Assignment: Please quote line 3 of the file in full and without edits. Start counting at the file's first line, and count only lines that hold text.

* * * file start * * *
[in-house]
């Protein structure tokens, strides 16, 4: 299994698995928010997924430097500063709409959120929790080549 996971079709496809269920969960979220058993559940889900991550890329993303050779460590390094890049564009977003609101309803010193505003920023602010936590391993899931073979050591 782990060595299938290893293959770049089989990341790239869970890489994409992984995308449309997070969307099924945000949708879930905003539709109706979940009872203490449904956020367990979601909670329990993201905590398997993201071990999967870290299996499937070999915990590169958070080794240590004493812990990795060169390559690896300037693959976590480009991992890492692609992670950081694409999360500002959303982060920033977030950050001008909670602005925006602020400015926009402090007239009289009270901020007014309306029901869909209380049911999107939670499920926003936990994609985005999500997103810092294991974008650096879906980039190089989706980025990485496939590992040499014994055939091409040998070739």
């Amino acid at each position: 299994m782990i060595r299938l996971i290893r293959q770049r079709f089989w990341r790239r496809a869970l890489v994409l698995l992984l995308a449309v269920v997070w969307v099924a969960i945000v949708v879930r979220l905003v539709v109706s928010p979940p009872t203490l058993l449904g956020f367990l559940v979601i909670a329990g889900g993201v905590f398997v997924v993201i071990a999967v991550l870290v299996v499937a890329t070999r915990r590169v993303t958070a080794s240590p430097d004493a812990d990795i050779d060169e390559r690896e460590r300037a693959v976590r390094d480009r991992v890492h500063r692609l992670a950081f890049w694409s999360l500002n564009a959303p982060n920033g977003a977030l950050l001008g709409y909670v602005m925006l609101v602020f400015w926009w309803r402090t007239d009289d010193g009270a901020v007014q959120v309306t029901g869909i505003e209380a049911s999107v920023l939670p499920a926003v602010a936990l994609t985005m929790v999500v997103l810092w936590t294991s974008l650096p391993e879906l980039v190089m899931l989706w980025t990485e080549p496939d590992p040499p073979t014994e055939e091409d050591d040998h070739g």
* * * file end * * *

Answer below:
């Amino acid at each position: 299994m782990i060595r299938l996971i290893r293959q770049r079709f089989w990341r790239r496809a869970l890489v994409l698995l992984l995308a449309v269920v997070w969307v099924a969960i945000v949708v879930r979220l905003v539709v109706s928010p979940p009872t203490l058993l449904g956020f367990l559940v979601i909670a329990g889900g993201v905590f398997v997924v993201i071990a999967v991550l870290v299996v499937a890329t070999r915990r590169v993303t958070a080794s240590p430097d004493a812990d990795i050779d060169e390559r690896e460590r300037a693959v976590r390094d480009r991992v890492h500063r692609l992670a950081f890049w694409s999360l500002n564009a959303p982060n920033g977003a977030l950050l001008g709409y909670v602005m925006l609101v602020f400015w926009w309803r402090t007239d009289d010193g009270a901020v007014q959120v309306t029901g869909i505003e209380a049911s999107v920023l939670p499920a926003v602010a936990l994609t985005m929790v999500v997103l810092w936590t294991s974008l650096p391993e879906l980039v190089m899931l989706w980025t990485e080549p496939d590992p040499p073979t014994e055939e091409d050591d040998h070739g």